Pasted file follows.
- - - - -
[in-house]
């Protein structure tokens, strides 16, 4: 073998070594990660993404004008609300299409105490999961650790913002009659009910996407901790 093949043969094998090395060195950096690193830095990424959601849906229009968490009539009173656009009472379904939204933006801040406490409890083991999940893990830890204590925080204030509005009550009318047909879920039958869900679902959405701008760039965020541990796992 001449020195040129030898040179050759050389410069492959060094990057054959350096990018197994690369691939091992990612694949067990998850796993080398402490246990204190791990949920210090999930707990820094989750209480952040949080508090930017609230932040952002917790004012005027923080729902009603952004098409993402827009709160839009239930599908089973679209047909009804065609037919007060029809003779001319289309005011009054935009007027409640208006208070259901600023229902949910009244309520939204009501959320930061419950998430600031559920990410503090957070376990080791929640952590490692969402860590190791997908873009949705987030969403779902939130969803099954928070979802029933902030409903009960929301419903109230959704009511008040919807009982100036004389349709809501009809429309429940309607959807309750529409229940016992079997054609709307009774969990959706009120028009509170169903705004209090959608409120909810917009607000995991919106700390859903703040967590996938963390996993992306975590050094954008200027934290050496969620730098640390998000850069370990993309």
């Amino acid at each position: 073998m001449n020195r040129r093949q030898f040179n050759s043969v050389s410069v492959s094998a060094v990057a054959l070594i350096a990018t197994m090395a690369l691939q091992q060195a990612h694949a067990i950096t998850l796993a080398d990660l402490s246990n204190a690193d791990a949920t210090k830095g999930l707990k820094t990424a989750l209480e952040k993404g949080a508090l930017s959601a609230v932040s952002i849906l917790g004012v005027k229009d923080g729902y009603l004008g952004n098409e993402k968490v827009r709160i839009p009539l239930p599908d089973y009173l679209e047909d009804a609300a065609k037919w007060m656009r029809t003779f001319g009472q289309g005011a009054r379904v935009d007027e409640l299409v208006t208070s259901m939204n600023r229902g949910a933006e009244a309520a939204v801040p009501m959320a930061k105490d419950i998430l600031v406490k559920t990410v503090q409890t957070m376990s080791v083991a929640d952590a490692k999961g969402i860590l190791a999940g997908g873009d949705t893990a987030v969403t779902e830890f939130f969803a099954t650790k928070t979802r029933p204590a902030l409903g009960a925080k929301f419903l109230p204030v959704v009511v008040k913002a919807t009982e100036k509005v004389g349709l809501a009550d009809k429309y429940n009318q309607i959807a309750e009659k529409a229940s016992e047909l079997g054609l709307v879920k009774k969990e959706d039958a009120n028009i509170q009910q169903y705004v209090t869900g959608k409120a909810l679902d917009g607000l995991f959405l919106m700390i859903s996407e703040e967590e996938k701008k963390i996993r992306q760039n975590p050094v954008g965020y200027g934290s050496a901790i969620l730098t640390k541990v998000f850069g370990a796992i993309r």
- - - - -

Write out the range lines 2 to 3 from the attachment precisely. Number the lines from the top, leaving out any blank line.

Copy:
């Protein structure tokens, strides 16, 4: 073998070594990660993404004008609300299409105490999961650790913002009659009910996407901790 093949043969094998090395060195950096690193830095990424959601849906229009968490009539009173656009009472379904939204933006801040406490409890083991999940893990830890204590925080204030509005009550009318047909879920039958869900679902959405701008760039965020541990796992 001449020195040129030898040179050759050389410069492959060094990057054959350096990018197994690369691939091992990612694949067990998850796993080398402490246990204190791990949920210090999930707990820094989750209480952040949080508090930017609230932040952002917790004012005027923080729902009603952004098409993402827009709160839009239930599908089973679209047909009804065609037919007060029809003779001319289309005011009054935009007027409640208006208070259901600023229902949910009244309520939204009501959320930061419950998430600031559920990410503090957070376990080791929640952590490692969402860590190791997908873009949705987030969403779902939130969803099954928070979802029933902030409903009960929301419903109230959704009511008040919807009982100036004389349709809501009809429309429940309607959807309750529409229940016992079997054609709307009774969990959706009120028009509170169903705004209090959608409120909810917009607000995991919106700390859903703040967590996938963390996993992306975590050094954008200027934290050496969620730098640390998000850069370990993309």
């Amino acid at each position: 073998m001449n020195r040129r093949q030898f040179n050759s043969v050389s410069v492959s094998a060094v990057a054959l070594i350096a990018t197994m090395a690369l691939q091992q060195a990612h694949a067990i950096t998850l796993a080398d990660l402490s246990n204190a690193d791990a949920t210090k830095g999930l707990k820094t990424a989750l209480e952040k993404g949080a508090l930017s959601a609230v932040s952002i849906l917790g004012v005027k229009d923080g729902y009603l004008g952004n098409e993402k968490v827009r709160i839009p009539l239930p599908d089973y009173l679209e047909d009804a609300a065609k037919w007060m656009r029809t003779f001319g009472q289309g005011a009054r379904v935009d007027e409640l299409v208006t208070s259901m939204n600023r229902g949910a933006e009244a309520a939204v801040p009501m959320a930061k105490d419950i998430l600031v406490k559920t990410v503090q409890t957070m376990s080791v083991a929640d952590a490692k999961g969402i860590l190791a999940g997908g873009d949705t893990a987030v969403t779902e830890f939130f969803a099954t650790k928070t979802r029933p204590a902030l409903g009960a925080k929301f419903l109230p204030v959704v009511v008040k913002a919807t009982e100036k509005v004389g349709l809501a009550d009809k429309y429940n009318q309607i959807a309750e009659k529409a229940s016992e047909l079997g054609l709307v879920k009774k969990e959706d039958a009120n028009i509170q009910q169903y705004v209090t869900g959608k409120a909810l679902d917009g607000l995991f959405l919106m700390i859903s996407e703040e967590e996938k701008k963390i996993r992306q760039n975590p050094v954008g965020y200027g934290s050496a901790i969620l730098t640390k541990v998000f850069g370990a796992i993309r």